One can look at classic menswear as a set of effects or tools.
The most important tool is fit. Firstly, the clothes must be in spatial harmony with the given body. Dress and man should not conflict physically. Moreover, the fit of the garment must flatter the body, hide imperfections and accentuate assets.
Secondly, you have the textures of the textiles. You must coordinate a tweed jacket with a pair of corduroys or flannel trousers, ordinary worsted trousers do not harmonize with it. One could say that the textures of the individual parts of the garment must be related in terms of warmth and sturdiness, shoes included.
Colours are a third tool. They can contrast more or less harshly. The harsher the contrasts, the more energy an outfit has.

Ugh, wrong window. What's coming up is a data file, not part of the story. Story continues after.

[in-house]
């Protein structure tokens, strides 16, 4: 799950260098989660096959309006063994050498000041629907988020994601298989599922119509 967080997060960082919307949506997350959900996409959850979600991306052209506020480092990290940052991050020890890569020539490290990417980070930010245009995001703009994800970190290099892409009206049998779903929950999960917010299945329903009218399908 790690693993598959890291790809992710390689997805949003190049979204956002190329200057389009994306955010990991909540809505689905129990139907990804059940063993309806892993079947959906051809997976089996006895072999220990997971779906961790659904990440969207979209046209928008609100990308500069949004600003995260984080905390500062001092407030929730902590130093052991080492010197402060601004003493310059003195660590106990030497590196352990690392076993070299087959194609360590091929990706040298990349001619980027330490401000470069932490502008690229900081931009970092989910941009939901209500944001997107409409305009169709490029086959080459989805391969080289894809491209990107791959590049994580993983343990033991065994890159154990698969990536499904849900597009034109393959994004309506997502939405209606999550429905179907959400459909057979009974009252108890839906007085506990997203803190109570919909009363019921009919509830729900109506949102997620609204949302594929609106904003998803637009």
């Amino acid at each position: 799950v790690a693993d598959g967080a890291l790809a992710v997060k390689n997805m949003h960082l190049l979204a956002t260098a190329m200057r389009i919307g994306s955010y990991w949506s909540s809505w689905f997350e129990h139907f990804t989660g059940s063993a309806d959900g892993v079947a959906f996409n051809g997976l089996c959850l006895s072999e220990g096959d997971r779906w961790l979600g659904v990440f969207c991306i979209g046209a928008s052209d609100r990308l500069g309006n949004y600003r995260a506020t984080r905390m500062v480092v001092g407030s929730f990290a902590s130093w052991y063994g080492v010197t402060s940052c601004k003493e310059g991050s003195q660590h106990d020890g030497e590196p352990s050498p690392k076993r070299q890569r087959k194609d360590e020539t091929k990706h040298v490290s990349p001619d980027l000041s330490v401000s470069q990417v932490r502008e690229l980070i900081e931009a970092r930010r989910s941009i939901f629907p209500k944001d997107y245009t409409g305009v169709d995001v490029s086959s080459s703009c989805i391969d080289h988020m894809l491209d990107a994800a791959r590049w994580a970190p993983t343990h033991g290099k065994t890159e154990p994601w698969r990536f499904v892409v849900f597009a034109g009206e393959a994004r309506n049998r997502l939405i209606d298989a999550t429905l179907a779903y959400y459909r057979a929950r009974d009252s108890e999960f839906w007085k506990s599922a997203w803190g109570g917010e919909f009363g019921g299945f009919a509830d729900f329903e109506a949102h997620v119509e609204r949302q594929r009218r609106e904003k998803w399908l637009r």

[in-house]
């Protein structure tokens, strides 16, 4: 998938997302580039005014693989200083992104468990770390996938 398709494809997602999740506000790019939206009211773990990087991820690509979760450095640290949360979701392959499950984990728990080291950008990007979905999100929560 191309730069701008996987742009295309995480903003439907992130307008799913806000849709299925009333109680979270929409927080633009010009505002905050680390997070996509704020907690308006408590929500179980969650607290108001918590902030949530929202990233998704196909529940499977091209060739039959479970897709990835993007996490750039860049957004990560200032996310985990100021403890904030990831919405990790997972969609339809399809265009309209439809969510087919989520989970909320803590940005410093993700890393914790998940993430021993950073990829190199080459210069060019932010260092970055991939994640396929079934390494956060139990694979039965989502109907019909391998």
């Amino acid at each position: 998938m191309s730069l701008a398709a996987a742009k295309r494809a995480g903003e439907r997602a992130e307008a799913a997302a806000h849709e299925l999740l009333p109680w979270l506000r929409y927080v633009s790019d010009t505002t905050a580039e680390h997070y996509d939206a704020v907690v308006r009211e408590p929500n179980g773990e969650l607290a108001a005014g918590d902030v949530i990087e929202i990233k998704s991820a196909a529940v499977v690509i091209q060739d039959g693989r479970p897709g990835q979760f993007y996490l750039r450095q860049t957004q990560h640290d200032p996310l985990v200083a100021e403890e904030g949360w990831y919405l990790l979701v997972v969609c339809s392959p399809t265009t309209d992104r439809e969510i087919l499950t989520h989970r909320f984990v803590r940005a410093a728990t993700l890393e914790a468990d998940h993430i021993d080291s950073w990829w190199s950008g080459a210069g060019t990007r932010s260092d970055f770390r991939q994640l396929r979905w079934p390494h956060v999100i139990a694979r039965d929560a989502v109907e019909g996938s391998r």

Patterns interact with colours. I usually advice to avoid patterns if the use of colours is contrasting and lively. Conversely, patterns can add energy to a close to monochrome and dull colour scheme.
Design details matter. Flap pockets or jetted pockets, trouser turn-ups or not, single breasted or double breasted. Design details are a fifth tool in a classic attire (along with accessories). Simplicity is not always the right choice. Remember.